In the mountain territory the majority of the population and of the productive activities are concentrated in the proximity of torrents or over alluvial fans. Here, when intense rainfall occurs, debris flow or hyperconcentrated flow events can produce serious problems to the population with possible casualties. On the other hand, the majority of these problems could be overcome with accurate hazard mapping, disaster prevention planning and mitigation structures (e.g. silt check dams, paved channels, weirs ...). Good and reliable mathematical and numerical models, able to accurately describe these phenomena are therefore necessary. Debris flows and hyperconcentrated flows can be adequately represented by means of a mixture of a fluid (usually water) and a solid phase (granular sediment, e.g. sand, gravel ...), flowing over complex and composite topography. Complex topography is related to complicated bed elevation variety inasmuch as there are slopes, channels, human artifacts and so on. On the other hand, topography is composite because every type of flow can encounter two different bed behaviors: the mobile bed and the fixed bed. In the first case, mass can be exchanged between the bed and the flow, so the bottom elevation can change in time. In the second case (fixed bed case), this mass transfer is inhibited, due to the presence of a rigid bottom, such as bedrock or concrete, and the bottom cannot change in time. The first objective of the work presented in this thesis concerns the development of a new type of hyperbolic mathematical model for freesurface twophase hyperconcentrated flows able to describe in a single way the fixed bed, the mobile bed and also the transition between them. The second objective, strictly connected with the first, is the development of a numerical scheme that implements this mathematical model in an accurate and efficient way. In the framework of finitevolume methods with Godunov approach, the fluxes are evaluated solving a Riemann Problem (RP). A RP is an initial value problem related to a set of PDEs equations wherein, in a certain point, there is a discontinuity separating different left and right initial constant states. However, if the topography is composite, a new type of Riemann problem, called Composite Riemann Problem (CRP), occurs. In a CRP, not only the initial constant states, but also the relevant PDEs systems change across the discontinuity. This additional complexity makes the general solution of the CRP quite challenging to obtain. The first part of the work is devoted to the derivation of the PDEs systems describing the fixed and mobilebed behaviors. Starting from the 3D discrete equations valid for each phase (continuous fluid and solid granular) and using suitable average processes the 3D continuous equations (continuous fluid and solid) are obtained. Introducing the shallow water approximation and performing the depth average process, the 2D fully twophase models for freesurface flow over fixed and mobilebed are derived. The isokinetic approximation, which states the equality between the velocity of the solid phase and the liquid phase, is then used, ending up with the socalled twophase isokinetic models. Finally, an exhaustive comparison between the fixed and the mobilebed fully twophase models, the twophase isokinetic models and others models proposed in the literature is presented. The second part of the work concerns the definition and, mainly, the solution of the CRP from a mathematical point of view. Firstly, a general strategy for the CRP solution is developed. It allows to couple different hyperbolic systems that are physically compatible (e.g. fixedbed with mobilebed systems, freesurface flow with pressurized flow), also if they have a different number of equations. The resulting CRP solution is composed of a single PDEs system, called Composite PDEs system, whose properties, under some assumptions, degenerate to the properties of the original PDEs systems. The general strategy is developed using the simplest 1D isokinetic models for the fixed bed and the mobile bed (i.e. PDEs systems valid only for low concentration). Coherently with the generality of the CRP solution method, the low concentration constraint is then relaxed, ending up with a Composite PDEs system describing also high concentrated flows. From the numerical point of view, all the developed Composite systems are integrated using the finitevolume method with Godunov fluxes. These fluxes are evaluated using three different approximated Riemann solvers: the Generalized Roe solver, the LHLL solver and the Universal Osher solver. All the solvers are analyzed and an exhaustive comparison between them is performed, highlighting pros and cons. The schemes are second order accurate in space and time, and this has been achieved by means of the MUSCL approach. Finally numerical schemes have been parallelized using OpenMP standard. All the models are then tested comparing analytical and numerical solutions. The results are satisfactory, with an accurate agreement between the two solutions in the majority of the physicallybased test cases. There is only some small issue when the simulations are performed in a few resonant cases. However, these problems arise in not realistic situations, so it is impossible to encounter them in real situations. Also a realistic application is presented (i.e. the evolution of a trench over partially paved channel), proving the capabilities of both the mathematical approach and the numerical scheme.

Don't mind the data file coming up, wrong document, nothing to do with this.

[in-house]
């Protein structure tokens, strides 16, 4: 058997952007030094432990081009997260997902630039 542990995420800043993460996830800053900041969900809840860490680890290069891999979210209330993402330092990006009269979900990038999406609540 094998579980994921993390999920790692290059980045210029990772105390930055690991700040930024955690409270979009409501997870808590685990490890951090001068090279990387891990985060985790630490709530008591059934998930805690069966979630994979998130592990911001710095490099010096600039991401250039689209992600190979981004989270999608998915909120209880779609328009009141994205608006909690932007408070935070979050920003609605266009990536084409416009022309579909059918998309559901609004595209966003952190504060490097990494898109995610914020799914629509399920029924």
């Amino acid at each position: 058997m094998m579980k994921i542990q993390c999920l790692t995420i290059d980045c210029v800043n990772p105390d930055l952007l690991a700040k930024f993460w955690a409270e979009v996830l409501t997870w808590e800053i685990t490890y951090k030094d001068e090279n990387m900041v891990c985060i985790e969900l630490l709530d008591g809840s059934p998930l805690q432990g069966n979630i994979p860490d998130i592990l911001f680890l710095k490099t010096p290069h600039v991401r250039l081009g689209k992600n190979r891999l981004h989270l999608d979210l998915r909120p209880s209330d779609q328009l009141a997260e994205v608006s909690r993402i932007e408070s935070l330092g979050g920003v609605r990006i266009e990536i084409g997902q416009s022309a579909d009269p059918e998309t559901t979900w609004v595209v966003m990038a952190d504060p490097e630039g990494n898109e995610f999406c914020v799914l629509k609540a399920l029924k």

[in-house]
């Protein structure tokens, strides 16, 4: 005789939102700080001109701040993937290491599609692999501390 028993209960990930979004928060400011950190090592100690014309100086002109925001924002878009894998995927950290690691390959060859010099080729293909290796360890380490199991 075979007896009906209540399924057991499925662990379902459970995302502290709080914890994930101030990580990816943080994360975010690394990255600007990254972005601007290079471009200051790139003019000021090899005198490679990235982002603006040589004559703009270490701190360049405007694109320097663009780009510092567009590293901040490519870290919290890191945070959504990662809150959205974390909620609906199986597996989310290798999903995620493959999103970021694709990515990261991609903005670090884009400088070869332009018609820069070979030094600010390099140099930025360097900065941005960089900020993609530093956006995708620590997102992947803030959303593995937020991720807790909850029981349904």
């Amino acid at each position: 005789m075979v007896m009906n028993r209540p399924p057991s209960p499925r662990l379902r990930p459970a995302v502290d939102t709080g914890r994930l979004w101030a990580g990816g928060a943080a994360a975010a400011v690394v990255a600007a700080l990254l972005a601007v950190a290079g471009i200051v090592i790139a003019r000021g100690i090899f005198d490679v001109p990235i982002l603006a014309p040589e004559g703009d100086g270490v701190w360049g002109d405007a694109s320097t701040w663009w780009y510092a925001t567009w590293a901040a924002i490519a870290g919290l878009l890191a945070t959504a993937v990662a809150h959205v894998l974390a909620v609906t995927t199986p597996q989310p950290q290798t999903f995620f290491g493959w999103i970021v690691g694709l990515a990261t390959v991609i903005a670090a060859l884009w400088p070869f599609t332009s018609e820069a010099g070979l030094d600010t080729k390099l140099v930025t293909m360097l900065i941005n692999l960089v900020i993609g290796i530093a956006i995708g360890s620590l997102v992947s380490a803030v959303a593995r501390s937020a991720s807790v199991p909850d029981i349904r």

Twophase modelling of debris flow over composite topography: theoretical and numerical aspects / Zugliani, Daniel.  (2015), pp. 1208.